Climate-Smart Agriculture

5 May 2018

According to the forecasts of scientists, the world population will increase from 7 to 9-10 bn. by 2050. Accordingly, in order to meet the growing needs of the population, agricultural production volumes should increase by 70-100% by this time. However, it is absolutely obvious that an increase in production will inevitably entail an increase of the environmental impact. Given this fact, we see that the problem of climate change is closely connected with the problem of food security. The ability to ensure our food stability for the future is under threat. The main question is how to provide humanity with necessary food provisions, without causing even greater harm to the environment. Unfortunately, to date the reality is that this issue has not been given due attention even in the Paris Agreement on Climate Change.

In addition, during Seeds and Chip conference in May 2014 in Milan (Italy), the former President of the United States of America Barack Obama also noted that agriculture is the second source of greenhouse gas emissions, after the energy sector. In this case, how to reduce emissions, without reducing production volumes?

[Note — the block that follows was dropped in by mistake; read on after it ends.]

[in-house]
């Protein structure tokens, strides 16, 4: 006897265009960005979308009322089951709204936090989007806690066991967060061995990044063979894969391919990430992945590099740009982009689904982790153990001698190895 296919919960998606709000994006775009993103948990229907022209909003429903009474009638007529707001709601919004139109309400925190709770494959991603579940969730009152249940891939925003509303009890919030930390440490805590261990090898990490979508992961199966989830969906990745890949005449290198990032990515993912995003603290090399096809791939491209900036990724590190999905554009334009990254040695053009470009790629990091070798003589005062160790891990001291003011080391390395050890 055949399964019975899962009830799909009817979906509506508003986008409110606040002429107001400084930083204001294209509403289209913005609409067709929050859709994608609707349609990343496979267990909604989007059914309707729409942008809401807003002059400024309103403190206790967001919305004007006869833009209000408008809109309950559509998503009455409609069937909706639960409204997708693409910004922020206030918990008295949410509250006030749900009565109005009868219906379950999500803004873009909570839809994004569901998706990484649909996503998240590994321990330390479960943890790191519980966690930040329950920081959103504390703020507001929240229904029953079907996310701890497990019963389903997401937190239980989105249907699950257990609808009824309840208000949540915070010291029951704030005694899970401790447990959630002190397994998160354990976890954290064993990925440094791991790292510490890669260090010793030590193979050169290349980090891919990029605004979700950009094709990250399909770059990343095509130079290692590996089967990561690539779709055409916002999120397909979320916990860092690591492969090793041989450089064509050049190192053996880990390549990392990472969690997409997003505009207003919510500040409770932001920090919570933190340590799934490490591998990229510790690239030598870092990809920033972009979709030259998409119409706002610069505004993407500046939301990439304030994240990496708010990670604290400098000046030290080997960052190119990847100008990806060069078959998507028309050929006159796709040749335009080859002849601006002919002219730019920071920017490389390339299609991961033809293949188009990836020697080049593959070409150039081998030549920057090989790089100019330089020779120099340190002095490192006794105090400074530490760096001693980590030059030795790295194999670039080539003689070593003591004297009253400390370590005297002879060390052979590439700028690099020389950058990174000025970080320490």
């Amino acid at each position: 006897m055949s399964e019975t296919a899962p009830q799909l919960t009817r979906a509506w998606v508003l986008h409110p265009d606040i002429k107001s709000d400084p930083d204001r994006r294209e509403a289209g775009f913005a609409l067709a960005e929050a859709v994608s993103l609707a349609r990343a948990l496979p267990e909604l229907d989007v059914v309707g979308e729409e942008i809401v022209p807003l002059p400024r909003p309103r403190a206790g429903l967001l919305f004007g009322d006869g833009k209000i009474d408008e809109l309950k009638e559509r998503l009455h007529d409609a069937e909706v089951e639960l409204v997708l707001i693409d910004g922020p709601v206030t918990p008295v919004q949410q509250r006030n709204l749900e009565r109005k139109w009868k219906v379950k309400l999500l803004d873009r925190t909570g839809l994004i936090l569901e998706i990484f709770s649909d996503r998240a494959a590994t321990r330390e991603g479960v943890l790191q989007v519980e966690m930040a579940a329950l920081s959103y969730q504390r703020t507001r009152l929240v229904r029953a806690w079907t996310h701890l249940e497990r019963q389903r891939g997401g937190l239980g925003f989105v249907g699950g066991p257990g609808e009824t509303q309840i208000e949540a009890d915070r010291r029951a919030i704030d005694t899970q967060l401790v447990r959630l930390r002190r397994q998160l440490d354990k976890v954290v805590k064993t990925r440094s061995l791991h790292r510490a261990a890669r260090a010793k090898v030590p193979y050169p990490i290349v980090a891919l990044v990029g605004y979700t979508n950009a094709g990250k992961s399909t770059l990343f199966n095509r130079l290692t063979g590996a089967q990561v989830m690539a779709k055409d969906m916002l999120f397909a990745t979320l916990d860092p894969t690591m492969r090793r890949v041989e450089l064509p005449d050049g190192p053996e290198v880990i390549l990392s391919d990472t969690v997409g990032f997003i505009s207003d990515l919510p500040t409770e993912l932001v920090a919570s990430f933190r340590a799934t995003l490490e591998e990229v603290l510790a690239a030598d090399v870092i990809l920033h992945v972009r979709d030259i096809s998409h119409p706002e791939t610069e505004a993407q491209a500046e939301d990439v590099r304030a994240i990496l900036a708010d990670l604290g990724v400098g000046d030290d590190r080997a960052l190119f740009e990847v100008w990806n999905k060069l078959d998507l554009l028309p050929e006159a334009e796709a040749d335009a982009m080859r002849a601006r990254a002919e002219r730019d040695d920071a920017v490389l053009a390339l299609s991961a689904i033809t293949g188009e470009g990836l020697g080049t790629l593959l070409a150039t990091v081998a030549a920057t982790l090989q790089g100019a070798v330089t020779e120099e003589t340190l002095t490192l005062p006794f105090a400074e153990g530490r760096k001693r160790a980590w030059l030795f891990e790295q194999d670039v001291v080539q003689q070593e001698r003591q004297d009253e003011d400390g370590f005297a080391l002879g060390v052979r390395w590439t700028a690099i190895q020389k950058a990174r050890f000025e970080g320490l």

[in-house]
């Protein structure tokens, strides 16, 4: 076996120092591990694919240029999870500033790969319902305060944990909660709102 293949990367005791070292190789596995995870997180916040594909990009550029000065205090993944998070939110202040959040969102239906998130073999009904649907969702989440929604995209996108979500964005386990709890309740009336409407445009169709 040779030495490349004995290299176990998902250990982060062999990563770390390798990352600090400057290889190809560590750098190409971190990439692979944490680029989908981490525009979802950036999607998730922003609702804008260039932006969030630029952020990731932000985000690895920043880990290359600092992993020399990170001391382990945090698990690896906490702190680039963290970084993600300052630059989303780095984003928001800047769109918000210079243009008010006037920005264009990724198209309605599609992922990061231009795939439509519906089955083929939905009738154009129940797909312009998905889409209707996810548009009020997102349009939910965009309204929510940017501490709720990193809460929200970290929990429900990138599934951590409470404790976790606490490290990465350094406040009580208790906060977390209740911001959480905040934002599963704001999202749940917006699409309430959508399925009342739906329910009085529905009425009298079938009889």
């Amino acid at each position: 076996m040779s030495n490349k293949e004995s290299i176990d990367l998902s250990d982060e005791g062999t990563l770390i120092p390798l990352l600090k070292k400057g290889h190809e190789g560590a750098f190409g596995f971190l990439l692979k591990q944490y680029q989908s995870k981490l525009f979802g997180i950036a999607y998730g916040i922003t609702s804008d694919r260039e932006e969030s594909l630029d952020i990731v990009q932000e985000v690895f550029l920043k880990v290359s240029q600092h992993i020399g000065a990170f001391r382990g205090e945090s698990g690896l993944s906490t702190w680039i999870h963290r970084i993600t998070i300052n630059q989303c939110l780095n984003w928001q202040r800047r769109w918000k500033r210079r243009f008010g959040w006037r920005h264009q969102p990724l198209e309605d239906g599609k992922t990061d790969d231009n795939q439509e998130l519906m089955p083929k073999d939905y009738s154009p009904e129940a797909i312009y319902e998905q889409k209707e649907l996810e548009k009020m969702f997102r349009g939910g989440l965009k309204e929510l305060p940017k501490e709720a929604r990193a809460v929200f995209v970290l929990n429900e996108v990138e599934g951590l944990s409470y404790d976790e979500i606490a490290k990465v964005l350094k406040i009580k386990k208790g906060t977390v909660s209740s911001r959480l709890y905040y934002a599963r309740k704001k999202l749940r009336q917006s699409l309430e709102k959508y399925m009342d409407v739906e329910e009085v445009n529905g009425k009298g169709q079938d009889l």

And here the Climate-Smart Agriculture concept (CSA) is ready to help us. This term was originally introduced by the Food and Agriculture Organization of the United Nations (FAO). According to FAO, CSA is “an approach to developing the technical, policy and investment conditions to achieve sustainable agricultural development for food security under climate change”. In other words, “climate-smart” agriculture is an approach to farming with minimal impact on the environment. Its main objectives:

·        Increasing of agricultural productivity;